2 ½ stars
Jackie Chan and John Cena made a movie together called Hidden Strike. It was “released” on Netflix on July 28.
And if I hadn’t been bored and scrolling through my Netflix page looking for something to watch, I never would have known about it. That’s weird. Not because of the current trend of the various streaming services gobbling up as much content as they can to rebrand to sell to subscribers as “new.” I’m getting used to that (sort of). It’s the fact that it was a John Cena and Jackie Chan film. Cena, with a hit series (Peacemaker), a couple of blockbusters under his belt (Suicide Squad and a couple of Fast and Furious films), not to mention legions of fans from the WWE, has a healthy fan base to draw upon And Chan, well, he’s a legend. Sure, he’s looking a bit older these days (Chan is 69), and his stunts aren’t always as eye-popping as they used to be, but he’s still Jackie Freakin Chan.
Now I feel old.
A lot of action stars have stretched their careers long past their shelf date, releasing what used to be called “direct-to-video” movies, usually movies that were quickly and cheaply churned out and then stocked on the shelves of video stores around the world, Jean-Claud Van Damme and Steven Seagal are probably the best examples of old school action heroes who successfully switched from theaters to living rooms. Chan has his share of direct-to-video films tucked away among the 148 credits (and counting) on his IMDB.com page. He made many films specifically for theatrical release in the Asian film market, so it makes sense when those films turn up on Netflix. But a lot of his movies, especially the ones where he gets teamed up with the producers, consider a marketable co-star like Pierce Brosnan (The Foreigner), Owen Wilson (Shanghai Knights), and even Johnny Knoxville (Skiptrace), made it to American movie theaters. Cena is as bankable as any of these other guys, especially to today’s audience.
So why did Hidden Strike get dumped onto Netflix? It looks good enough for theaters in the trailer. But as any film fan can tell you, trailers often lie.
To borrow the film’s one-sentence synopsis from the film’s official website on XYZ films, Hidden Strike is the story of two ex-special forces soldiers who must escort a group of civilians along Baghdad’s “Highway of Death” to the safety of the Green Zone. Snnnzzz… That could describe a dozen other action films online these days: It completely ignores what separates Hidden Strike from those other films, namely Chan and Cena. So set aside the generic recap and concentrate on the real reason to watch Hidden Strike.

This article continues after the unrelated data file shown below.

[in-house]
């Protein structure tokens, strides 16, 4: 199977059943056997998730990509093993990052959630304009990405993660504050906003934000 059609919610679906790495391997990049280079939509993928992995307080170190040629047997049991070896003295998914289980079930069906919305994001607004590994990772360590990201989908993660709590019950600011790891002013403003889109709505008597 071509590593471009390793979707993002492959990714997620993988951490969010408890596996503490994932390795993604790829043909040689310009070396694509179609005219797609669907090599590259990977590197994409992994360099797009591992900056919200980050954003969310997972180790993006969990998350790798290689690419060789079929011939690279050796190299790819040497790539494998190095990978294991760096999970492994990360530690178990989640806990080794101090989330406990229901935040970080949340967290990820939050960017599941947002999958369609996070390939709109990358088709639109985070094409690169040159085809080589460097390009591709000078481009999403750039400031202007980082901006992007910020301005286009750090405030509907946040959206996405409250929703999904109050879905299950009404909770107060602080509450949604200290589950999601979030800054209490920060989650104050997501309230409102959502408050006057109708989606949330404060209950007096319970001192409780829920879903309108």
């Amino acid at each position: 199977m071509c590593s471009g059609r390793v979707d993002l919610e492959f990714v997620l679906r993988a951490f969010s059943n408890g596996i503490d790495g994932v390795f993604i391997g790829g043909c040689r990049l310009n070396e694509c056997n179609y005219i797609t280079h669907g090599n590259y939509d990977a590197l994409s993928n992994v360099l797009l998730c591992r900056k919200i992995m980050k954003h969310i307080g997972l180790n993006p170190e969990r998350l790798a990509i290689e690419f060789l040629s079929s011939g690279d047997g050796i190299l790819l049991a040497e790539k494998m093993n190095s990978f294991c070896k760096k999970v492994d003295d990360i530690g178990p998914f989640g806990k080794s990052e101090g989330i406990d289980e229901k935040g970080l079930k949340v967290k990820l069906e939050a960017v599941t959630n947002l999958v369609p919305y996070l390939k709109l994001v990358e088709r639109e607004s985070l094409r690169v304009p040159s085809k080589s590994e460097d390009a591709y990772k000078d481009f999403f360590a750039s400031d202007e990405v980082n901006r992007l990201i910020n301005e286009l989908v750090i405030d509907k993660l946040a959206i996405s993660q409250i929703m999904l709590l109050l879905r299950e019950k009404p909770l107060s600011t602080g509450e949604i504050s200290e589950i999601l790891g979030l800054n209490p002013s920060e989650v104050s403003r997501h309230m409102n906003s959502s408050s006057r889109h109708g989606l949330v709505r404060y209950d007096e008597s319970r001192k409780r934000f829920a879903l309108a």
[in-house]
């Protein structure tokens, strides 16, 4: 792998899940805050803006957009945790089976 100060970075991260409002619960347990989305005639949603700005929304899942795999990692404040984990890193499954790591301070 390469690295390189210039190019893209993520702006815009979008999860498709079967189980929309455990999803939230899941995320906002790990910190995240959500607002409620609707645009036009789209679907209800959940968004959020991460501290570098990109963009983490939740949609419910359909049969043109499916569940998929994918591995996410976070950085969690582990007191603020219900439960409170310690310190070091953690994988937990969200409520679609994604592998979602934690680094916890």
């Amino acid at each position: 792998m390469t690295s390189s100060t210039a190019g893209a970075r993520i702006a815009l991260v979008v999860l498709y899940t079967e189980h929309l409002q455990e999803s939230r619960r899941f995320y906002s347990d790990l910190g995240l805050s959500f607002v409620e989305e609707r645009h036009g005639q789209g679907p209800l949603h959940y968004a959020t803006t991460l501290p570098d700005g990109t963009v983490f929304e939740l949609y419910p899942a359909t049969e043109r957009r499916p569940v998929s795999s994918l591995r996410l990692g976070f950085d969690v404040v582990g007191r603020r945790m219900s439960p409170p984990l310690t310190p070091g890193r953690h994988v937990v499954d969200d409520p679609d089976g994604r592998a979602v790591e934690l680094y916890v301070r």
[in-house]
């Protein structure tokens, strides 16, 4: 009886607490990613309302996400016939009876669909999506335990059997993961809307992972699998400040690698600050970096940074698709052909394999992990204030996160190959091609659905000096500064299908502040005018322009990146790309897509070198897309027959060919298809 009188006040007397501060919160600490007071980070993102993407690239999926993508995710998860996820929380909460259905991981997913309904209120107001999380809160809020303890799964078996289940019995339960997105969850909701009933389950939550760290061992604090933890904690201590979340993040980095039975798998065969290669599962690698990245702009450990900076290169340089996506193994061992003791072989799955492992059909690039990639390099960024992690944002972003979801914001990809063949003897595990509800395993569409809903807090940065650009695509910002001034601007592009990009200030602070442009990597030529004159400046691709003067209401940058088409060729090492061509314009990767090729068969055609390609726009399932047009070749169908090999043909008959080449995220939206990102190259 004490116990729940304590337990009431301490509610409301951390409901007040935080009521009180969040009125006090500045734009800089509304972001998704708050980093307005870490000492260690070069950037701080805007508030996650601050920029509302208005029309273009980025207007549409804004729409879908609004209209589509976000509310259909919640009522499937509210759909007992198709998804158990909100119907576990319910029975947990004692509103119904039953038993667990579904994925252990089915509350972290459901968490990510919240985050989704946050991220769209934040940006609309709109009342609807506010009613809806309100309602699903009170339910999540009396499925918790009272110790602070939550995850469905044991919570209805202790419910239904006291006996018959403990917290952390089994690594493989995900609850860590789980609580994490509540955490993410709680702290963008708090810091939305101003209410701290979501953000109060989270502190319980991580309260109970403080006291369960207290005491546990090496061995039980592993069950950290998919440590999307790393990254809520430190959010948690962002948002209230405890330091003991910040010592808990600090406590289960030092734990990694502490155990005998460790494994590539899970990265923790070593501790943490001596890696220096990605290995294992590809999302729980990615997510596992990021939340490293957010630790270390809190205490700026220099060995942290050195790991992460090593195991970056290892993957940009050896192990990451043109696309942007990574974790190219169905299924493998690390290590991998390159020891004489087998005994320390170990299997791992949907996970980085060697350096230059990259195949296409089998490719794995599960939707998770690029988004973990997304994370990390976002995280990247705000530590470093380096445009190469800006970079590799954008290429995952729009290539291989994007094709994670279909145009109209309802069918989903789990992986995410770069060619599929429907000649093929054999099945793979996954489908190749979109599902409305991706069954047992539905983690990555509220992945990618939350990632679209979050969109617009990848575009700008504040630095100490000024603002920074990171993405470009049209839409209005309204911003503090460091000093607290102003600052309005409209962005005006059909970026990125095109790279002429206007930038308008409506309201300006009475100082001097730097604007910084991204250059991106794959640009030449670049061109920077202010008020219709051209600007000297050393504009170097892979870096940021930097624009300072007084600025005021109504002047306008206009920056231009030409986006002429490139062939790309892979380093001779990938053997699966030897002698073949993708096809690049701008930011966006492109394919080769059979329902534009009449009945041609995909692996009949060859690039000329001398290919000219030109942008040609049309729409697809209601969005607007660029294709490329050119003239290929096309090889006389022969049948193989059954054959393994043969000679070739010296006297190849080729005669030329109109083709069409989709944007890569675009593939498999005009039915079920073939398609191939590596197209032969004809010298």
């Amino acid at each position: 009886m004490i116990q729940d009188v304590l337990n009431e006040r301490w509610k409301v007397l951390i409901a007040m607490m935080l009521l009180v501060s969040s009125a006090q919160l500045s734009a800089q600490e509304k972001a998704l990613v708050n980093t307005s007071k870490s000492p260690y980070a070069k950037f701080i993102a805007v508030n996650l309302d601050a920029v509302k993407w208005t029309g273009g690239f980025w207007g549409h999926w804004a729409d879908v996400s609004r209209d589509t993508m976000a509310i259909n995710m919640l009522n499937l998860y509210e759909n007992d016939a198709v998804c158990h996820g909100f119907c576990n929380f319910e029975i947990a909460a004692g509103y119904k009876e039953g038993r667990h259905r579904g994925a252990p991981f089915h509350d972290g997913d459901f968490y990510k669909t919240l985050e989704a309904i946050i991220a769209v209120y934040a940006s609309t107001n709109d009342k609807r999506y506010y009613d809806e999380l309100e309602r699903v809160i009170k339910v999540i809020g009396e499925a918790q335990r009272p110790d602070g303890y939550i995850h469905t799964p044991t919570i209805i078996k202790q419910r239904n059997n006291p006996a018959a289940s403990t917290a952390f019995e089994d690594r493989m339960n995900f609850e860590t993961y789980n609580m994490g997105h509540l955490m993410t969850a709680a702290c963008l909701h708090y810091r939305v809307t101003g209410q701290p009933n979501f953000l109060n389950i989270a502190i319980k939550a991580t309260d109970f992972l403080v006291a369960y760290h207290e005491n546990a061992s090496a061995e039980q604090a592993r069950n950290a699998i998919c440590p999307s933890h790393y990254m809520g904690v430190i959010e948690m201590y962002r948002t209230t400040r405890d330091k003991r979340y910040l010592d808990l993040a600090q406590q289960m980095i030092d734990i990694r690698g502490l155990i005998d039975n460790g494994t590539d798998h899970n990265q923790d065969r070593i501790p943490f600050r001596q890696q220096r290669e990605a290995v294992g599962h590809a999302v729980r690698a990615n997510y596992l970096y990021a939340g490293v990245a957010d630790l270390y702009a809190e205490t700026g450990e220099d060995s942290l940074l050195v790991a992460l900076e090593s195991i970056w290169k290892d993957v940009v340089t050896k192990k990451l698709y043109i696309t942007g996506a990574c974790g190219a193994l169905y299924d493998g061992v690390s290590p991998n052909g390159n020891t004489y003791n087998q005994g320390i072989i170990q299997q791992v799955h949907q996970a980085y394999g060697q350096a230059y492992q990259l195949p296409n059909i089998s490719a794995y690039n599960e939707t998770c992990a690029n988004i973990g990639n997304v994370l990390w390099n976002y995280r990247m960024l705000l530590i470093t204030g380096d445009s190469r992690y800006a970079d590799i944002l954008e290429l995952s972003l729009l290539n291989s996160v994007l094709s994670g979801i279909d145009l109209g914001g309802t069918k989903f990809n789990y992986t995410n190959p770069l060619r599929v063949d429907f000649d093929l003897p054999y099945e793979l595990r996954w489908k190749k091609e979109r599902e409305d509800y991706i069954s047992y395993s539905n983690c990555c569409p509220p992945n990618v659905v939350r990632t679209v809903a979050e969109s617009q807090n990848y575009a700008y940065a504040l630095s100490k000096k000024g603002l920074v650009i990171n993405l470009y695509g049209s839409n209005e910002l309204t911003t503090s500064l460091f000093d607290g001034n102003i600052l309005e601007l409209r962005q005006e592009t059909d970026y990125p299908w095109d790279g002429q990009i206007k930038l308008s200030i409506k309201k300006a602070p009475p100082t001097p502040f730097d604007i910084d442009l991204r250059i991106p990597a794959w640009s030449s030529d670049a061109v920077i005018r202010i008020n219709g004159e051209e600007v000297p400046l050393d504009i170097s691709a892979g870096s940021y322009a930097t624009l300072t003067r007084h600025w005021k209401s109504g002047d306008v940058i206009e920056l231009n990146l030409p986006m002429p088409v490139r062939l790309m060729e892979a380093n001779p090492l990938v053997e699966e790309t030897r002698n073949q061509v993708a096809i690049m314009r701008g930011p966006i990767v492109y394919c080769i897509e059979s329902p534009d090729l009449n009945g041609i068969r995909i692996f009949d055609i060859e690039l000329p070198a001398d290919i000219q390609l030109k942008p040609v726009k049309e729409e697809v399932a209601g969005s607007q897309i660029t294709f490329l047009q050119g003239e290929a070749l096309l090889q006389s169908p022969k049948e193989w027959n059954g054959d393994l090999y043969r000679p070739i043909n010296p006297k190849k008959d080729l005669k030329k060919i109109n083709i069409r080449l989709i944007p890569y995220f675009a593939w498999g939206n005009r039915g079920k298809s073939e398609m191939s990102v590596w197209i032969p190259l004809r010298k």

Chan and Cena don’t generate much chemistry as a team. There are a few funny exchanges, but they mostly feel uncomfortable with each other. That works as far as the film’s beginning, where their characters aren’t supposed to trust each other, but it’s a stumbling block when they are supposed to warm up to each other enough to fight the bad guys. The fight scenes are much better, with director Scott Waugh (Need for Speed) and his stunt team showcasing what each star is best known for: Chan does martial arts while Cena makes wrestling moves. It’s hard to focus too much on their styles because Waugh also fills his film with lots of cheap-looking green screen explosions and car crashes. It’s entertaining but distracting. If you’re watching Cena driving for his life away from the bad guys, you shouldn’t be looking out his window and noticing how fake the scenery looks.
It would have been laughable to see it in a theater.
Still, two terrific scenes in Hidden Strike would look great on the big screen. The first is the fight between Chan and Cena, which lasts about 10 minutes. It’s a fun mix of fists and fooling around, where both get a chance to shine. The second is classic Chan, a one-on-one battle between Chan and the lead bad guy in a warehouse filled with foam from a busted fire suppression system. It’s a high-flying fight, thanks to some bungee cords that just happen to be there, with plenty of punches, kicks, throws, and slapstick action to make any fan of the action star very happy. Those scenes would look great on a big screen.
These days, though, two strong scenes aren’t enough to get an audience to cough up at the box office, so that’s probably why Hidden Strike debuted on my laptop. And that’s fine.